Therapy of sleep disorders

Due to the multifaceted nature of sleep disorders they have to be treated differently. Generally, therapy is based on 3 pillars.

1. Psychological treatment

providing the patient with information on normal sleep, sleep hygiene, sleep disorders in an individual or group therapy setting; relaxation strategies, behavioral therapy, etc.

2. Somatic treatment

mandibulary advancement devices (Fig. 1a+b), surgical interventions, e.g. uvulopalatopharyngoplasty (UPPP), nasal continuous positive airway pressure (nCPAP) (Fig. 2), sleep deprivation, light therapy (Fig. 3), etc.

Mandibular advancement device (MAD) and its function.
Fig.1a Mandibular advancement device (MAD) and its function.
Mandibular advancement device (MAD)
Fig.1b Mandibular advancement device (MAD)

Fig. 1a+b. Mandibular advancement device (MAD) and its function. MADs hold the lower jaw forward and thus provide more space for the air flow. For further information see www.parodontologie.at.

Fig. 2. Nasal continuous positive airway pressure (nCPAP). A stream of compressed air is delivered via a hose to a nose mask, thus preventing a slackening of the muscles of the pharynx so that unobstructed breathing becomes possible.

Fig.2 Nasal continuous positive airway pressure (nCPAP)
Fig. 2. Nasal continuous positive airway pressure (nCPAP).
Fig. 3. Light therapy and actigraphy.
Fig. 3. Light therapy

Fig. 3. Light therapy and actigraphy. The light therapy lamp on the table is used to treat seasonal affective disorder but also sleep-wake rhythm disorders, which can be evaluated by means of an actigraph.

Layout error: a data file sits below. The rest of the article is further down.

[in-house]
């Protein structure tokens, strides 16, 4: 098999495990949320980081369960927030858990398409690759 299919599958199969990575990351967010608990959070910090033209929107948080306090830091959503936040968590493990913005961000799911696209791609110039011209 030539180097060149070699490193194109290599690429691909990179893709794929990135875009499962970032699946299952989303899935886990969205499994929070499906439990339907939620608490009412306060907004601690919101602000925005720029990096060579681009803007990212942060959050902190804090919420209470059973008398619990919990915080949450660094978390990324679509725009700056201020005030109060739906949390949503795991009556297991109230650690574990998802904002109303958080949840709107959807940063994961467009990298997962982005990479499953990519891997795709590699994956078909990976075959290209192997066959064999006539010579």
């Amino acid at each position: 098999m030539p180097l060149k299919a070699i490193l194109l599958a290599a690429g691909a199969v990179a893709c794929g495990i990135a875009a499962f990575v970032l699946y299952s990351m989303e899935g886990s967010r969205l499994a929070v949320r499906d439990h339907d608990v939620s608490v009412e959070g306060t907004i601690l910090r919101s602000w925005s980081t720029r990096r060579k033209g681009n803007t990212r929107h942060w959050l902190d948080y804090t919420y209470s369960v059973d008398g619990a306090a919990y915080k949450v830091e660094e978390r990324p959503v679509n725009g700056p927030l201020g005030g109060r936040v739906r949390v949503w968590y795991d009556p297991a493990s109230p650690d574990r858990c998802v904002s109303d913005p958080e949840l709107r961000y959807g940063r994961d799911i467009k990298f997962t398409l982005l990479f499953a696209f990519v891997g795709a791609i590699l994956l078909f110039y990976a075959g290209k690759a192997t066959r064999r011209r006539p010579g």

3. Pharmacological treatment

hypnotics, tranquilizers, antidepressants (Fig. 4), neuroleptics, psychostimulants, dopaminergic agents (Fig. 5), etc.

As on the one hand different sleep disorders induce different changes in sleep architecture and on the other hand psychotropic drugs influence sleep patterns differently, the aim of successful treatment is to provide each patient with a drug that is able to normalize aberrant sleep architecture variables in the sense of a key-lock principle.

Fig. 4. Sleep profile of a 50-year-old patient with nonorganic insomnia associated with a recurrent depressive disorder before and after treatment with a sleep-promoting antidepressant as compared with a normal control subject. Whereas before treatment the patient suffers from pronounced early and late insomnia, under medication the sleep profile normalizes.

Fig. 4. Sleep profile of a 50-year-old patient with nonorganic insomnia associated with a recurrent depressive disorder before and after treatment with a sleep-promoting antidepressant as compared with a normal control subject.
Fig. 4. Sleep profile of a 50-year-old patient with nonorganic insomnia

Fig. 5.  Restless legs syndrome and dopaminergic treatment. Sleep profile and periodic leg movements (PLM) of a 59-year-old patient before and after dopaminergic therapy (adaptation night, placebo night, dopamine agonist night 1, dopamine agonist week 4). Whereas in the adaptation and placebo night PLM were high (413 and 494/TIB, respectively), after acute and chronic treatment the PLM number was reduced to 35 and 29, respectively.

Fig. 5.  Restless legs syndrome and dopaminergic treatment. Sleep profile and periodic leg movements (PLM) of a 59-year-old patient before and after dopaminergic therapy
Fig. 5. Restless legs syndrome and dopaminergic treatment.

As sleep disorders are hardly ever an isolated problem but are often associated with other diseases (comorbidities), the Sleep Laboratory Rudolfinerhaus maintains a close collaboration with other specialists. With snoring and sleep-related breathing disorders, for instance, an ENT specialist as well as a pulmologist are consulted.

Depending on the findings in an individual patient, therapeutic strategies may comprise behavioral counseling and/or pharmacological treatment, surgical interventions (e.g. uvulopalatopharyngoplasty), dental approaches (e.g. mandibular advancement device, Fig. 1) as well as pulmological measures (nCPAP, Fig. 2).